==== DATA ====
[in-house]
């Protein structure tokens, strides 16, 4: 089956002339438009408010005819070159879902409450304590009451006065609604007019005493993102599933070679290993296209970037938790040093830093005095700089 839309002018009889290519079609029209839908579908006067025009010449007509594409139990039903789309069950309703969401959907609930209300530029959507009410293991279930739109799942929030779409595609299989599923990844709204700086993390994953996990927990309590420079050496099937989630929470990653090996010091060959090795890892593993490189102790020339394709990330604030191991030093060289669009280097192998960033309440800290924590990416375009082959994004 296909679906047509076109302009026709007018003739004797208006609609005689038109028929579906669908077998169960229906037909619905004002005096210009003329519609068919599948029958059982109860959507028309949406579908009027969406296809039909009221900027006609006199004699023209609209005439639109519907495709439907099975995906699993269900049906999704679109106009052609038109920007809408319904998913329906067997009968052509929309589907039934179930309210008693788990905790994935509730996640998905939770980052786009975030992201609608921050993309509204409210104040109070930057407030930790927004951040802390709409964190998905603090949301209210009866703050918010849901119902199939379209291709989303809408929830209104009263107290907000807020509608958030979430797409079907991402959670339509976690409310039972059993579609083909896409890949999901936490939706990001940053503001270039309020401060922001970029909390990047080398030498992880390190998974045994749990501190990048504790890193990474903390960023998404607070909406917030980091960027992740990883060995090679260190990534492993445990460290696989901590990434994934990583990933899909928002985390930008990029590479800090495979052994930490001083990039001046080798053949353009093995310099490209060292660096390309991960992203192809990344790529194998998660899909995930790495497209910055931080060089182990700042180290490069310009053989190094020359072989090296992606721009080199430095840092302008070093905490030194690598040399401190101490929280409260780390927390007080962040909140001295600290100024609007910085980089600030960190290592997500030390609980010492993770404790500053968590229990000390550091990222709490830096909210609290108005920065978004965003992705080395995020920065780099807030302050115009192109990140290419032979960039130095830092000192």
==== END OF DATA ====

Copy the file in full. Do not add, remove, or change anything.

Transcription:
[in-house]
């Protein structure tokens, strides 16, 4: 089956002339438009408010005819070159879902409450304590009451006065609604007019005493993102599933070679290993296209970037938790040093830093005095700089 839309002018009889290519079609029209839908579908006067025009010449007509594409139990039903789309069950309703969401959907609930209300530029959507009410293991279930739109799942929030779409595609299989599923990844709204700086993390994953996990927990309590420079050496099937989630929470990653090996010091060959090795890892593993490189102790020339394709990330604030191991030093060289669009280097192998960033309440800290924590990416375009082959994004 296909679906047509076109302009026709007018003739004797208006609609005689038109028929579906669908077998169960229906037909619905004002005096210009003329519609068919599948029958059982109860959507028309949406579908009027969406296809039909009221900027006609006199004699023209609209005439639109519907495709439907099975995906699993269900049906999704679109106009052609038109920007809408319904998913329906067997009968052509929309589907039934179930309210008693788990905790994935509730996640998905939770980052786009975030992201609608921050993309509204409210104040109070930057407030930790927004951040802390709409964190998905603090949301209210009866703050918010849901119902199939379209291709989303809408929830209104009263107290907000807020509608958030979430797409079907991402959670339509976690409310039972059993579609083909896409890949999901936490939706990001940053503001270039309020401060922001970029909390990047080398030498992880390190998974045994749990501190990048504790890193990474903390960023998404607070909406917030980091960027992740990883060995090679260190990534492993445990460290696989901590990434994934990583990933899909928002985390930008990029590479800090495979052994930490001083990039001046080798053949353009093995310099490209060292660096390309991960992203192809990344790529194998998660899909995930790495497209910055931080060089182990700042180290490069310009053989190094020359072989090296992606721009080199430095840092302008070093905490030194690598040399401190101490929280409260780390927390007080962040909140001295600290100024609007910085980089600030960190290592997500030390609980010492993770404790500053968590229990000390550091990222709490830096909210609290108005920065978004965003992705080395995020920065780099807030302050115009192109990140290419032979960039130095830092000192």